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Full of innocence, I lay in my bed on a Saturday morning, relaxing after a difficult week at school. Suddenly I was awakened as the intercom in my room crackled to life. My parents often used the intercom, but calls this early in the morning were unusual. Something was not right. I heard my mother’s voice. “Come downstairs, we need to talk about something very important.” I hoped she just wanted me to finish raking the yard. I tried to relax as I walked down the stairs. Surely this wasn’t anything to fear.
As I walked into the living room I saw my father sitting on the sofa, eyes downcast, his face frozen in an expression of shame. My mom began to explain the situation, “Your father…” But he interrupted her. “I’m having an affair.” My mind flashed back to the previous year, when my family had traveled to Germany. My father had sent me out into the hotel hallway every night so he could make calls that he said were “for work.” I believed him the first time, but later in the trip I began to suspect that he was cheating on my mother. I told my older brother, but we quickly dismissed the idea. “He would never do that,” we assured each other. Telling no one else, we put the notion out of our minds. Months later, when we discovered that I had been right, the horrible reality crashed over us like a tidal wave.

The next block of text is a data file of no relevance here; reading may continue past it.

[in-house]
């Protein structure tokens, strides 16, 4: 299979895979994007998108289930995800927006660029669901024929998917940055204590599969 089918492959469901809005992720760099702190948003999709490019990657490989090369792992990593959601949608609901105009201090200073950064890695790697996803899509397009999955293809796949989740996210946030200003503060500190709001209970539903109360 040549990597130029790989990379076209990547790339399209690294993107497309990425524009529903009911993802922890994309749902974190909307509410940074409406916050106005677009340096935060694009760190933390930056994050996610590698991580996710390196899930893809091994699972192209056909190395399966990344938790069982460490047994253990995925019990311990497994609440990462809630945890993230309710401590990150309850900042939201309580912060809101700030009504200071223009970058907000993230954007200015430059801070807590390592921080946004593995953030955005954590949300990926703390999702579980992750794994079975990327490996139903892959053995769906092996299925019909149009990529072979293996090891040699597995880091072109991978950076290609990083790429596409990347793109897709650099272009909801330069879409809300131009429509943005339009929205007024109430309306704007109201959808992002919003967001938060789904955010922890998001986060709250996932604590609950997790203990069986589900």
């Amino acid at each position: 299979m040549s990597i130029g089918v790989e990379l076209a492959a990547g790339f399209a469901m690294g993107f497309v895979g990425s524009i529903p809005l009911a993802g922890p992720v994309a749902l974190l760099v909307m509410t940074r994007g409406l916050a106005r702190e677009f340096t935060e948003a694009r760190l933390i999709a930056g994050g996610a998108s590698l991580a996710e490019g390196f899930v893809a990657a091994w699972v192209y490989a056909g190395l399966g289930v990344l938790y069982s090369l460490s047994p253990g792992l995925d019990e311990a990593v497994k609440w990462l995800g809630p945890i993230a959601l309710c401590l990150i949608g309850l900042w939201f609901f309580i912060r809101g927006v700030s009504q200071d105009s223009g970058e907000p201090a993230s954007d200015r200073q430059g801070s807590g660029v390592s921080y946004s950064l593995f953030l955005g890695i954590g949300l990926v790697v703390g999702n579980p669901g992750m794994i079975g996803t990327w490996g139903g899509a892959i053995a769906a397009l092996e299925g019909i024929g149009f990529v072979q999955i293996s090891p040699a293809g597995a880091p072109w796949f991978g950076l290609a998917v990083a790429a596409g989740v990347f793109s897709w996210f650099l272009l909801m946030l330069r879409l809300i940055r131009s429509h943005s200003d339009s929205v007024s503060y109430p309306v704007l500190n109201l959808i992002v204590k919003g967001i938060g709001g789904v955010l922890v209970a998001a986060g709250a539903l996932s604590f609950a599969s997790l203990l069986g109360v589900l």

Over the following months, I watched as my parents went to counseling and my father tried to regain the respect that he had lost. I watched my mother fall to pieces before my eyes. I saw the pain that my brothers were feeling. Throughout the ordeal, my father professed his love for the “other woman” and ultimately refused to end the relationship with her. After 24 years with my mother, moved out of our home.